Finding from the edge and bearing of her replies, that she was not unaquainted with the distinction between what is termed evangelical preaching and the other, but that she seemed to admit and approve of a marked separation between the two; I grew bolder, and talked of certain controversies that at present agitated the religious public in Scotland, namely, the questions upon the subjects of prophecy, and of assurance being a necessary concomitant of faith. From her answers I inferred that these topics were not so generally discussed in the north of England, as with us; for my new acquaintance, though by no means uninformed upon these points, did not seem to have heard of them as controverted matters. But with regard to the import of the millennial prophecies, she drew a very small bible from her pocket. I confess I was struck at this action; it was the first time that it had been my good fortune to have seen the sacred volume exhibited in a stage coach, and referred to as the supreme authority on any subject of conversation. She turned up the 20th chapter of Revelations, and stated her views with precision, and with the appearance of ardent aspiration after the accomplishment of the blissful events there foretold. It was impossible after this not to augur well at least of her spiritual state; the very sluices of confidence were opened, and a fervent conference of some hours followed, at which I wondered at my own loquacity; and during which, my lively and
engaging fellow traveller spake of the assurance of the favour of heaven as a fruit and sequence of faith; its nature, the obstacles to it, and the desirableness of its attainment. to hear the same opinions confessed and upheld, as are said to be the exclusive property of " Assurance Christians" in Scotland, by one who had never so much as heard of the names of the most renowned among them. On the whole it was not a little gratifying to meet in this casual way, a young person, not without many attractions that might attach her exclusively to the world, but with her mind, to all likelihood, established upon the basis of eternity. I asked if she were a Wesleyan Methodist; but she declared herself to be of the church of England; yet alleged it as undoubted, that of all classes of the inhabitants of South Britain, the Methodists were superior in setting their affections on things above, in renouncing self and its dependencies and among this despised sect were many who experimentally enjoyed that unspeakable peace of mind which results from having every care, small or great, incident to humanity, made over and charged upon the Rock of Ages, who is well pleased to sustain all the burdens of those that venture their trust upon him. Like most other Scottish Calvinists, I had once, as I now suppose, erred in a sweeping condemnation of the followers of the great Wesley; but personal contact with some worthies of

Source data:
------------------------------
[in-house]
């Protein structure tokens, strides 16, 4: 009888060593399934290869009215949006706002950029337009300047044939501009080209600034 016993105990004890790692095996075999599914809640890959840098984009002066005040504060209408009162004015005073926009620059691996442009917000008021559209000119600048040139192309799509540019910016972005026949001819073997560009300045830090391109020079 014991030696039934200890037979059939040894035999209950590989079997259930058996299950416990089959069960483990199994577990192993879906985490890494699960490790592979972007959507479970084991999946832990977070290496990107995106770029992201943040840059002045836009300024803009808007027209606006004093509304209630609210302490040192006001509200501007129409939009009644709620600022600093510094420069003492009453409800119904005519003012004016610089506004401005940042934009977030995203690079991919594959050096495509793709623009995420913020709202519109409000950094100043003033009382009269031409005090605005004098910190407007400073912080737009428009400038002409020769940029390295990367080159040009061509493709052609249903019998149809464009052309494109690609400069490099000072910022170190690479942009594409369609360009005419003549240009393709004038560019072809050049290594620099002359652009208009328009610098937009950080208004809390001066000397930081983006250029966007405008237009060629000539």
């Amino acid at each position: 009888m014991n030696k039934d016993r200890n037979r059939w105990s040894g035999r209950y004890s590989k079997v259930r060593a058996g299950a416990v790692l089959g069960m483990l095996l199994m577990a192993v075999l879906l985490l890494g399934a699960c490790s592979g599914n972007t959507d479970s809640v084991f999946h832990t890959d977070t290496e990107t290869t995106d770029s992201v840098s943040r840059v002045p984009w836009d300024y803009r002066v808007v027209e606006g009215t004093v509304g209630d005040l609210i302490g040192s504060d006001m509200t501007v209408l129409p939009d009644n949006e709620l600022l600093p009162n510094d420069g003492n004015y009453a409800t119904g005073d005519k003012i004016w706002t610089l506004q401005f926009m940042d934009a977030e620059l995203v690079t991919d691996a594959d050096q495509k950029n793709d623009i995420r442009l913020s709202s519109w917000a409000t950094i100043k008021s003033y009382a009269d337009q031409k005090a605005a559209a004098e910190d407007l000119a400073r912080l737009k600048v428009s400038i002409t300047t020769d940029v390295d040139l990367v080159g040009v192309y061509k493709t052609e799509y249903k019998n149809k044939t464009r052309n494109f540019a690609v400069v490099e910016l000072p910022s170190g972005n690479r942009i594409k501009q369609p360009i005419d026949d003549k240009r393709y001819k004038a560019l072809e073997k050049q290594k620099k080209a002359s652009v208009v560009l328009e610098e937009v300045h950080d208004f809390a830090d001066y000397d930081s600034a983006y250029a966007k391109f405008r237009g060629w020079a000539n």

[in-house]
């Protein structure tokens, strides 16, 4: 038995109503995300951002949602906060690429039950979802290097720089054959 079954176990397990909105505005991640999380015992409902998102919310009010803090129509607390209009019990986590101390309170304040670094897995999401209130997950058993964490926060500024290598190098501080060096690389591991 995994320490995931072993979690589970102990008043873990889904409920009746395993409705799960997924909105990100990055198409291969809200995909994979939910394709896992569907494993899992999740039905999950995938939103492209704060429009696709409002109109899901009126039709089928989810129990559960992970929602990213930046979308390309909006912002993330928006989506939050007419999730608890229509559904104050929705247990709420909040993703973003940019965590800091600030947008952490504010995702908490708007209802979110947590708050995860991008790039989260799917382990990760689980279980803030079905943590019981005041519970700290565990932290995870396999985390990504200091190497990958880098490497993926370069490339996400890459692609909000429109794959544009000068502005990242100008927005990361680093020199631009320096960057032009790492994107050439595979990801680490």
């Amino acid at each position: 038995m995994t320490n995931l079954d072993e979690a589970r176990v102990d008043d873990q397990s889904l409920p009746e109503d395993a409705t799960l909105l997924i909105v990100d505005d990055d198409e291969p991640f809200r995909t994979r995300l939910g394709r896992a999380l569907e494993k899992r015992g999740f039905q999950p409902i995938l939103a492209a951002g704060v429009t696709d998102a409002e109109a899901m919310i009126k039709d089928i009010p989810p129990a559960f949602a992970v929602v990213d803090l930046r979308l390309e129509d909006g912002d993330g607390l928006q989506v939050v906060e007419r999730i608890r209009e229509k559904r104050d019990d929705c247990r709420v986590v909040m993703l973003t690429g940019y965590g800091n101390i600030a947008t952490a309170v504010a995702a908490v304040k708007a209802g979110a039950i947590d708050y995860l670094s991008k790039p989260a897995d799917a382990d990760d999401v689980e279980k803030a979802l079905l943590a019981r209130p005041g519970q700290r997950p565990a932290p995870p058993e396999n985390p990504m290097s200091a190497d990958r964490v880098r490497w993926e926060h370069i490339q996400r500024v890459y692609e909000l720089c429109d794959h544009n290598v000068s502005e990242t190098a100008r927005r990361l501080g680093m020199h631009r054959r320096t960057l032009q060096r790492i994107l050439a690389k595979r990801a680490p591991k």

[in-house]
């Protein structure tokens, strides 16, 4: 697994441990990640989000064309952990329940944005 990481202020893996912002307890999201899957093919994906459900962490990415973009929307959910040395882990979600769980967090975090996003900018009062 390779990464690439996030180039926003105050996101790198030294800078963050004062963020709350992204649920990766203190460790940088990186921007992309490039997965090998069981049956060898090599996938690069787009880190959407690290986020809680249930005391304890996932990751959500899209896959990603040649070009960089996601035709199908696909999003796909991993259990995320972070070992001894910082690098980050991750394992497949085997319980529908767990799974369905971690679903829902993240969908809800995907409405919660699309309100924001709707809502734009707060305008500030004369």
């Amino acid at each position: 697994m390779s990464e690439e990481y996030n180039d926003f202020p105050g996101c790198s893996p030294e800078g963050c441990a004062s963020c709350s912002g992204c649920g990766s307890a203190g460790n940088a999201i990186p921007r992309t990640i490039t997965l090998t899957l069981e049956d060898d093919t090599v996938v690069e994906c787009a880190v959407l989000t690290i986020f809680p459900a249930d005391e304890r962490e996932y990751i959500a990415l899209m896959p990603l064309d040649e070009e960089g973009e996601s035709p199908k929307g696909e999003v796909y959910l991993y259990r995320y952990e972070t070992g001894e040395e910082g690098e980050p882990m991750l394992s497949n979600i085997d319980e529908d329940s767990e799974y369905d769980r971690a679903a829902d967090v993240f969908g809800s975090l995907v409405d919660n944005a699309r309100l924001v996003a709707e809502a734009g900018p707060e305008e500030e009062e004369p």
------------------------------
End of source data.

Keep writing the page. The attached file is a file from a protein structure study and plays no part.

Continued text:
It was a matter of astonishment with me
that class, have set my conclusions perhaps more to rights upon this subject. I was therefore not unprepared to acquiesce in the above favourable sentiment, or rather it did not shock me, as it would some excellent Presbyterians that I could name. Perhaps the scorn of the profane, to which the Wesleyans are subjected on the one hand, and the contempt of spiritually and intellectually proud Calvinists, which it is their lot to incur upon the other, has fixed this class of christians in a state the most favourable for piety of any under the sun; where they remain free, in a measure, not only from the intoxication of sense, but from the perhaps more fatal influence of high intellectual arrogance, and the dangerous possession of admirable doctrinal knowledge, without a corresponding improvement of the heart. I shall close this digression with a hymn of M. Malan's, which formed a part of the above discussion :
Quelle est au ciel cette brillante etoile
Jamais encore aucun astre aussi beau
Des sombres nuits n'avoit percé le voile.
Vers Ephrata, dans la sainte Judée,
Elle y conduit les vrais adorateurs
De qui la foi sur le Christ est fondée.